|Coming to the Texas|
Leadership in the Texas Legislature, which is dominated by fiscal conservatives, is not expected to support attempts to raise taxes to fill the multibillion-dollar hole. But social service advocates say the state's safety net system can't afford any further budget cuts.The story goes on to enumerate how this state of affairs came to pass.
Texas is famously pro-business, low-taxes, no-union. It doesn’t have a state income tax, and it lowered its school property taxes by a third in 2005.
Still, it has this 15% deficit, and a total debt which will cross the 100% mark this year—which pretty much gives lie to the notion that you can get all that you want by lowering taxes, squeezing out unions, and letting business get down to business.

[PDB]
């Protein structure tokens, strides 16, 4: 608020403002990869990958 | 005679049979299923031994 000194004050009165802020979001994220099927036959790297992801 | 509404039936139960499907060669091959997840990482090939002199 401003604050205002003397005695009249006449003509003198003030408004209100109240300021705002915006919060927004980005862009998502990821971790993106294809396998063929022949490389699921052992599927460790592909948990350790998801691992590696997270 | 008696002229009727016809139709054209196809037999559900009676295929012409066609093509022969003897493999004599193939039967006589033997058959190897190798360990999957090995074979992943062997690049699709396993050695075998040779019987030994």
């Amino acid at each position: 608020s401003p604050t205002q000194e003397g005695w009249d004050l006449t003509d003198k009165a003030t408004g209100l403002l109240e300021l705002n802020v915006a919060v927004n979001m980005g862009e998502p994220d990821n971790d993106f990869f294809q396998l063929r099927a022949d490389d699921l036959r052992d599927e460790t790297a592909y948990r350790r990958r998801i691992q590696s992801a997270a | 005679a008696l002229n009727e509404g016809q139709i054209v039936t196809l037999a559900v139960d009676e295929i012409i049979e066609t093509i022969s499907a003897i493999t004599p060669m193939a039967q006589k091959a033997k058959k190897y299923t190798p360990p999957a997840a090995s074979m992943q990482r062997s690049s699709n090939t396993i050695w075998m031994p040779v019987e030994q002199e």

People like Mish Shedlock who constantly harp about the union and the taxes fail explain that the only way a low-tax, pro-business, no-union situation can exist is to cut services—drastically. Or not have them at all.
In Texas, they’ve already “deregulated” state university tuition costs, and now, they’re not only considering reducing Medicaid, they’re even talking about cutting it altogether.
Which is fine—if Texas wants to be a state were the poor and indigent get no medical treatment. If Texas wants to be a state where only the well-off get an education.
If not, well . . . the solution is obvious.
The 82nd Texas legislature convened on January 11, and runs through May 30.